After our long transit to the study site, the drilling itself got off to a good start, we began with a smooth setup of a reentry system (so we can get back into the hole after every drill bit change and on future expeditions), after which we made quick progress. The scientists and crew settled into ship life and enjoyed brief holiday celebrations. Everything was going really well… too well. This all changed over a few hours on the evening of December 30th. We knew we were drilling through a fault zone, as recovery of rock samples was low and what we did bring up was fractured into small fragments. Then the drill got stuck; when we managed to pull it back on deck we found three of the four tungsten carbide drill cones that actually cut the rock had broken off and were presumably sitting at the bottom the of hole, blocking our path.
Mere hours later we learned that we had to evacuate a crew member for medical reasons so we quickly prepared the ship for the three day transit required to get within helicopter range of land. After meeting a chopper from the Mauritius police force, we returned to the study site to clean out the hole using a combination of a large magnet and what is essentially a vacuum cleaner for rocks. Doing this and finishing to drill through the fault was difficult and resulted in another broken bit but eventually we got back into solid rock and truly excellent drilling conditions. Tremendous progress was made in the last two weeks of the expedition and we even managed to recover the longest unbroken hard rock sample ever drilled from the seafloor (2.85 m)! There was however one final setback as the expedition ended with a metal ring breaking free from the drill pipe and falling to the bottom of the hole where it now sits.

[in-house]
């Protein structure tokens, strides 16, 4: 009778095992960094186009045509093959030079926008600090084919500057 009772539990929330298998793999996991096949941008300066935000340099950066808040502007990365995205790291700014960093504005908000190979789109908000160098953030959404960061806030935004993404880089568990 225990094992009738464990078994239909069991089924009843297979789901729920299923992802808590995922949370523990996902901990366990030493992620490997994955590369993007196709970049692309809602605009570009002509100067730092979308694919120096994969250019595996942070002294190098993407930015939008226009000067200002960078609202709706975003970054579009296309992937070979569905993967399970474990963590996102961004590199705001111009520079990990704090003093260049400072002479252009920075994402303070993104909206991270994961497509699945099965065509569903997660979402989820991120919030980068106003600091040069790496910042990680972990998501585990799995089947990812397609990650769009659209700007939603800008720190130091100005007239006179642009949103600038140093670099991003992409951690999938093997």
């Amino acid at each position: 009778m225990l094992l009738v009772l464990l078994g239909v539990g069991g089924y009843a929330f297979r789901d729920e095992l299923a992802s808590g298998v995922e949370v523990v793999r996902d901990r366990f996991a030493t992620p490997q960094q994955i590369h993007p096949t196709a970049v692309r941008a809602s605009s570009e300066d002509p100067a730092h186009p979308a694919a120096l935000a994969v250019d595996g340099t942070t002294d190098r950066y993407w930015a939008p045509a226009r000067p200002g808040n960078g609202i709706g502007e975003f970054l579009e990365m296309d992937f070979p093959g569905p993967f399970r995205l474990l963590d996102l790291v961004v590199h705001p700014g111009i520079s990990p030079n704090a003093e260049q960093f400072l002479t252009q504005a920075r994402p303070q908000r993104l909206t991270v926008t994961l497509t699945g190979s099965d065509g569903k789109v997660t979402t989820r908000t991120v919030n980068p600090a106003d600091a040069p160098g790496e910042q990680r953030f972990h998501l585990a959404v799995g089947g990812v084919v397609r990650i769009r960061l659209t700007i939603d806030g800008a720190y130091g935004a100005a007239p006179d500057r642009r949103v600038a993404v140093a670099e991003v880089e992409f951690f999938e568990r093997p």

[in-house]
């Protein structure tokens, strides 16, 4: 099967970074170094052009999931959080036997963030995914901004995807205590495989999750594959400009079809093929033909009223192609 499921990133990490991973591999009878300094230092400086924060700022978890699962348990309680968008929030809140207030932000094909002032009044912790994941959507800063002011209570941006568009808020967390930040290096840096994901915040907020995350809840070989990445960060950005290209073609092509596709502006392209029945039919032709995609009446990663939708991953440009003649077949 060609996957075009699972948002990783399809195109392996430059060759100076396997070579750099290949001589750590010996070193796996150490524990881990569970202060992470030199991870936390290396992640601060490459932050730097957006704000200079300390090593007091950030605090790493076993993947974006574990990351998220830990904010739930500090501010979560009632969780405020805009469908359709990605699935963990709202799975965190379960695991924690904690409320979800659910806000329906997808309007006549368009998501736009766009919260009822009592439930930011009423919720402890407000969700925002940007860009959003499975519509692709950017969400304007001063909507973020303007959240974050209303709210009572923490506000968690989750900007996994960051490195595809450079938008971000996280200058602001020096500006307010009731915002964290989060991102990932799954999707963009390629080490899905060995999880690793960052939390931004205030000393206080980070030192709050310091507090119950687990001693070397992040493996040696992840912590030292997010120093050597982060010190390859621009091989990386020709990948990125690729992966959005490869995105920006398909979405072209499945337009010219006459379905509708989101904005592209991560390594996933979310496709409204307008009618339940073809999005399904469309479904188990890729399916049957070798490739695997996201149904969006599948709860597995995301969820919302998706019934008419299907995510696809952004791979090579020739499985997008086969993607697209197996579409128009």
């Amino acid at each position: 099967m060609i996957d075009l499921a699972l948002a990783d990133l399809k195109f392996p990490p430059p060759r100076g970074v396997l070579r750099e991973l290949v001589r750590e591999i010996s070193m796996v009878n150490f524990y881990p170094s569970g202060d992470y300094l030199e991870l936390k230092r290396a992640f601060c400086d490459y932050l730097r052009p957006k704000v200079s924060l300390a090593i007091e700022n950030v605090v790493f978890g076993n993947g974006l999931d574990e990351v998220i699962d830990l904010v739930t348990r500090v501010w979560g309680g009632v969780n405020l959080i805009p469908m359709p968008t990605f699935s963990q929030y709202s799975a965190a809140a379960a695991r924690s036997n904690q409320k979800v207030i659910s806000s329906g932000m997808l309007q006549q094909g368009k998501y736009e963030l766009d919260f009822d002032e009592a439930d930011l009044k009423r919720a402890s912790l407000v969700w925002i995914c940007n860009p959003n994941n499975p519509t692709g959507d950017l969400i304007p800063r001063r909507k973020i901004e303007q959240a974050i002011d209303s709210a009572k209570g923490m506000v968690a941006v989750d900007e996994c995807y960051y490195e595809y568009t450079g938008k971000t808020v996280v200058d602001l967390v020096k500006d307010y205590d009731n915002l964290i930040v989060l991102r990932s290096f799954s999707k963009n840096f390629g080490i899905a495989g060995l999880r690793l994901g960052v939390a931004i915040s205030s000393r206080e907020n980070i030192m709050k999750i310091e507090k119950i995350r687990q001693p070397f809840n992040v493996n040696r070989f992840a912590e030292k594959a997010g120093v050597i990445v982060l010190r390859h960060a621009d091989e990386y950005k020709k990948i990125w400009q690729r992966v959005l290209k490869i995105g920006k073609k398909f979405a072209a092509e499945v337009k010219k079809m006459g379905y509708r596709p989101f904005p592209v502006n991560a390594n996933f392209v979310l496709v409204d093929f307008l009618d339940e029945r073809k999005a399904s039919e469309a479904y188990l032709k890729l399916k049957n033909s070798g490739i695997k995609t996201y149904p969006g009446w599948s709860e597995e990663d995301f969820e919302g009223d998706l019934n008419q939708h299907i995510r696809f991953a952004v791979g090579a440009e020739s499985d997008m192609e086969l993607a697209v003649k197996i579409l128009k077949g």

It was disappointing to leave debris in hole as we steamed away from it but overall things are looking very positive for the future of this site. We drilled 789 m (currently the 5th deepest hard rock hole in the seafloor) and conditions at the end of the expedition were truly excellent. In fact, it has just been announced that The JR will return in just a few short months as it transits from South Africa to Sri Lanka. During this brief stop the metal ring will be fished out of the hole and cement will be pumped into the fault zone in an attempt to stabilize the upper section and maximize the likelihood of successfully deepening it in the future.
Will this be the first hole to reach the mantle? Perhaps. Conditions on Expedition 360 were far from ideal but they also could have been a lot worse. Only time will tell and hopefully the stars will align to bring The JR back to this site for another drilling leg sooner rather than later. As Co-Chief Scientist Henry Dick often said, “drilling is the prefect combination of really high tech engineering and science and pure black magic”.
Lucas Kavanagh is a science communicator originally from Victoria, British Columbia. Aboard Expedition 360 he produced A Hole in the Bottom of the Sea, a podcast with stories and interviews of the science and ship life. You can learn about all his projects on his website and stay up to date by following him on twitter, @lucaskavanagh.
Views expressed in blog posts reflect those of the author, and not necessarily those of the CFES.